WASHINGTON — Grant Paulsen and Danny Rouhier proposed a wild theory about what might be keeping the Redskins from offering Kirk Cousins an acceptable long-term deal.
The 106.7 The Fan midday show looked to a quote from team president Bruce Allen earlier this week, which stood out like a sore thumb as Doug Williams was introduced in his new and improved role as Senior VP of Player Personnel.
“One of the things we wanted to do this offseason from the beginning was find out what we did wrong,” Allen told reporters. “We should not have lost the last game of the season, and from that Giant game on, the direction of this organization was we have to get better. We have to find out ways to win that game when we have that opportunity.”
Could the Redskins’ Week 17 loss to the Giants — which eliminated their playoff hopes in 2016 — actually be the reason Cousins isn’t under contract long term?
“One week before that game, the Redskins scored 41 and blew the Bears out by 20 points,” Paulsen said Friday. “Then they lost to the Giants. It’s all Bruce Allen talks about. Goose cares so much about that Week 17 loss. And he should — it kept them from the playoffs, the Giants were playing backups. It was a miserable game.”
“Goose has been so motivated by that game — which is fine — but quick to bring it up all offseason,” he went on to say. “And we want to bring up whether or not the loss to the Giants is why Kirk Cousins doesn’t have a contract right now. Because a decision based on a game, or a couple games, is a bad idea for me, and it’s bad business, but I don’t think that that is why he has not gotten a deal.”
“I don’t think it’s the reason,” Rouhier said. “But I think it’s a reason.”
Rouhier’s theory begins on the grounds that the Redskins remain in disbelief that Cousins is worth so much, and the organization is stuck in some permanent state of denial of the fact it helped drive up the quarterback’s price tag simply by franchise-tagging him in consecutive years.
“It’s the same with a house,” Rouhier said. “You don’t think it should cost a million [dollars], but it costs a million. Keep trying to get it for 650 [thousand]. It’s not gonna happen. This is what it costs. They made this market because of their multiple franchise tags. This is what it costs. There should be no debate about that. Period. End of story.”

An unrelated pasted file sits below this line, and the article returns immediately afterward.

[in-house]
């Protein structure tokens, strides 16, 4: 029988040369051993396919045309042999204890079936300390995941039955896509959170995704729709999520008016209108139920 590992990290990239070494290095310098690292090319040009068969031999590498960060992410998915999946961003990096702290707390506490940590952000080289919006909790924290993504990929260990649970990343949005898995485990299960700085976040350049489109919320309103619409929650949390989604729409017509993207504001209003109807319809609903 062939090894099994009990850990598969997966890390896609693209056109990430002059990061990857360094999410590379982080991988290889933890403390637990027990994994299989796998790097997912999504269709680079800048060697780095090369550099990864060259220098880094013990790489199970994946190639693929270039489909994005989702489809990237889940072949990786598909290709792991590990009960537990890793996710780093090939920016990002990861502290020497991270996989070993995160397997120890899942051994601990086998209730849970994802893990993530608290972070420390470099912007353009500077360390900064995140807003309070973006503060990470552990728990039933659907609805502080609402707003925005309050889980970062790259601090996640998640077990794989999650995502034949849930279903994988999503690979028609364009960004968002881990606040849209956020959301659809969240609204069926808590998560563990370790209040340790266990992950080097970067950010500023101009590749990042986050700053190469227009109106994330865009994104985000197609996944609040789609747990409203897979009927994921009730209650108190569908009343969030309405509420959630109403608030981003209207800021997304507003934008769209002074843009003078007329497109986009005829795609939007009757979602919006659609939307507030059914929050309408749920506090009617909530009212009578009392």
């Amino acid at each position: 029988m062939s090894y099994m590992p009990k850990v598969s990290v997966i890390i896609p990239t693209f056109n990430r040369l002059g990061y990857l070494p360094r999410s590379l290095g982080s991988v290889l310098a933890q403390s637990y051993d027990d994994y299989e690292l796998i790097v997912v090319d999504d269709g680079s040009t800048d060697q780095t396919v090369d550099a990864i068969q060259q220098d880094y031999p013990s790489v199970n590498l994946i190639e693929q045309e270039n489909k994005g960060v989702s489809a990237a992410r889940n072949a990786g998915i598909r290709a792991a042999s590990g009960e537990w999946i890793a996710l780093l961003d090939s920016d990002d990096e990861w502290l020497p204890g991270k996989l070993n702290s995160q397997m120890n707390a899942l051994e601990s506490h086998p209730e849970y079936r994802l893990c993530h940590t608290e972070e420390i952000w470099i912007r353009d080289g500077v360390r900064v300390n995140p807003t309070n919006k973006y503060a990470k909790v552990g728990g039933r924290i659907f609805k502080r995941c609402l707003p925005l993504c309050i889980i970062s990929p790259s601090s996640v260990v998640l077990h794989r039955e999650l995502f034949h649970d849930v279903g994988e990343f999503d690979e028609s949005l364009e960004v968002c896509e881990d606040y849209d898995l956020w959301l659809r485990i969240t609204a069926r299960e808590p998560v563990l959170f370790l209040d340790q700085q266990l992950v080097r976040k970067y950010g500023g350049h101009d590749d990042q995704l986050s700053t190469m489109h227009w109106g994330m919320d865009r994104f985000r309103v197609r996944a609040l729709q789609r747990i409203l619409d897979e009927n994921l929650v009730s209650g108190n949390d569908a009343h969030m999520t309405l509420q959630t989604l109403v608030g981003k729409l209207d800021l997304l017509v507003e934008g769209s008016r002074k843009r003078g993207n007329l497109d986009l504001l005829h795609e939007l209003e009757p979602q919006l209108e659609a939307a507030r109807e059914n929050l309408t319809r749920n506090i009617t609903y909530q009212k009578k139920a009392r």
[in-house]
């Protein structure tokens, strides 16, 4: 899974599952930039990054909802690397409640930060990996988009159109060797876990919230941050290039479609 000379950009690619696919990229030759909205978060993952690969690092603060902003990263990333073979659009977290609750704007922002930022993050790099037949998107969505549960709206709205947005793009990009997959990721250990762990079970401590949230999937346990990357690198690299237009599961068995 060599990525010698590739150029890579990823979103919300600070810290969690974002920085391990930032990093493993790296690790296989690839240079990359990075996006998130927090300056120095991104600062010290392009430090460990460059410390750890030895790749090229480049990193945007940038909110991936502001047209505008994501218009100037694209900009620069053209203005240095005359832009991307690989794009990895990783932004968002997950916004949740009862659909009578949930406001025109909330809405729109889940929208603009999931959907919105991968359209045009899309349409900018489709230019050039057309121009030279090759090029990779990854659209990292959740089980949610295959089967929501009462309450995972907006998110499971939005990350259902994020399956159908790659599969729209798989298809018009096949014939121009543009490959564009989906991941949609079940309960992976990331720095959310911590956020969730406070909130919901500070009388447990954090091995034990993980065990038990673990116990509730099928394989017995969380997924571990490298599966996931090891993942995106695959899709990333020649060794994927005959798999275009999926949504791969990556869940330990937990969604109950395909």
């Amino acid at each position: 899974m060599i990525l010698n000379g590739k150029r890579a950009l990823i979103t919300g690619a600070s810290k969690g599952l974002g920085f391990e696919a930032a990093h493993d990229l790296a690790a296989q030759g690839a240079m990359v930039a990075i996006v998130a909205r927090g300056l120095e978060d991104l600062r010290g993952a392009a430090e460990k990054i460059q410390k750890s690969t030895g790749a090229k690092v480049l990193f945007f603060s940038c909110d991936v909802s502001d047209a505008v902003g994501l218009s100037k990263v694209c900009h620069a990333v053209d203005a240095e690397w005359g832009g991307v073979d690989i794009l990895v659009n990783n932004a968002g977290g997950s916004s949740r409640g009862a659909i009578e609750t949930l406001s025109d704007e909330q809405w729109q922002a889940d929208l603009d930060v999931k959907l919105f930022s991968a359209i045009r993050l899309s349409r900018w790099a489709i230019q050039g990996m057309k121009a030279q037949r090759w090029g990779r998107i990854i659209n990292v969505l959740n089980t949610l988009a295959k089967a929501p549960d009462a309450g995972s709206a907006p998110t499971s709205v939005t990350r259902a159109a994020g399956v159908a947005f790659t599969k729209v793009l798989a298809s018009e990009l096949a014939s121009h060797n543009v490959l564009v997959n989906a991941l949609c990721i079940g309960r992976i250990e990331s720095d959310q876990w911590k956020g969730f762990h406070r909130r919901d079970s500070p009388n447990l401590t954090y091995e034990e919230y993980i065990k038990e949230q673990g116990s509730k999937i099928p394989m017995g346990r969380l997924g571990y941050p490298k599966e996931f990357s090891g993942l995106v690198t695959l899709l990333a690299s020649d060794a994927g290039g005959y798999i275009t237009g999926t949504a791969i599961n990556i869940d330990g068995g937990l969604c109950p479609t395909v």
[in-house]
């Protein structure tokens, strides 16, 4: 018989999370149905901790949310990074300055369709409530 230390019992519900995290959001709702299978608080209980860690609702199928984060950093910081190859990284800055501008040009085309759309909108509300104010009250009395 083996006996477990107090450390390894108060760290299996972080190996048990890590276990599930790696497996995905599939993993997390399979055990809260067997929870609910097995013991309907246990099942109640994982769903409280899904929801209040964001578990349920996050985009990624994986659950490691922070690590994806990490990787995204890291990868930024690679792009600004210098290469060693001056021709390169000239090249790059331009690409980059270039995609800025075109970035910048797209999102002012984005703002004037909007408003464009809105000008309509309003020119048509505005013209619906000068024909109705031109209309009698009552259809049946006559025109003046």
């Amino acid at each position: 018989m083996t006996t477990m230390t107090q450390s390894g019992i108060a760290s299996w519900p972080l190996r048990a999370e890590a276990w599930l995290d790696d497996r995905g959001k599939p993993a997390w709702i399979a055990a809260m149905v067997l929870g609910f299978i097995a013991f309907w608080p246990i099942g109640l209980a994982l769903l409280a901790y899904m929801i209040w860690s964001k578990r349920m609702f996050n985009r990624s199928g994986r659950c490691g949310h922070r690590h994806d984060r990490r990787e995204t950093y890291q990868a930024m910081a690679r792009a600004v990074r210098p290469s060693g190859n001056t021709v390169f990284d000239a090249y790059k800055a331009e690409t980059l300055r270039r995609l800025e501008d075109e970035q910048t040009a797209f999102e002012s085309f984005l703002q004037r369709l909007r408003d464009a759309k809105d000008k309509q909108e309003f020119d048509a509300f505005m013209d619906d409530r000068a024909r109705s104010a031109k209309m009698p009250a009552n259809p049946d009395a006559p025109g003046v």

Because of this self-denial, Rouhier believes the organization finds reason to confirm its own bias going into each negotiation period.
“Because remember,” he said, “They used to say, ‘He can’t play because he throws too many picks.’ He was Johnny Section 420 with everyone else. I’m talking about Bruce and Dan: ‘He throws too many picks. We can’t pay this for him.’ Not for anyone, for him.”
“I think it’s because of that Carolina game, which, if they had won that, things would have looked completely different,” he said. “And I think because of that Giants game. Really the Giants one, when they had a chance, they were moving the football down the field, down a field goal, and Cousins scrambled and threw that interception.
“I think that bothers those fanboys so flipping badly that they cannot move past it. And that’s coloring their evaluation. They can’t do the 16-game sample. They can’t include the Green Bay game. They can’t include how good he was against Philadelphia, leading them back with the late charge, the Dallas game where they couldn’t stop anybody on two-and-a-half days’ rest, where he was awesome, and Jordan Reed played hurt and he was awesome. They cannot get past that Giants game in terms of their evaluation.”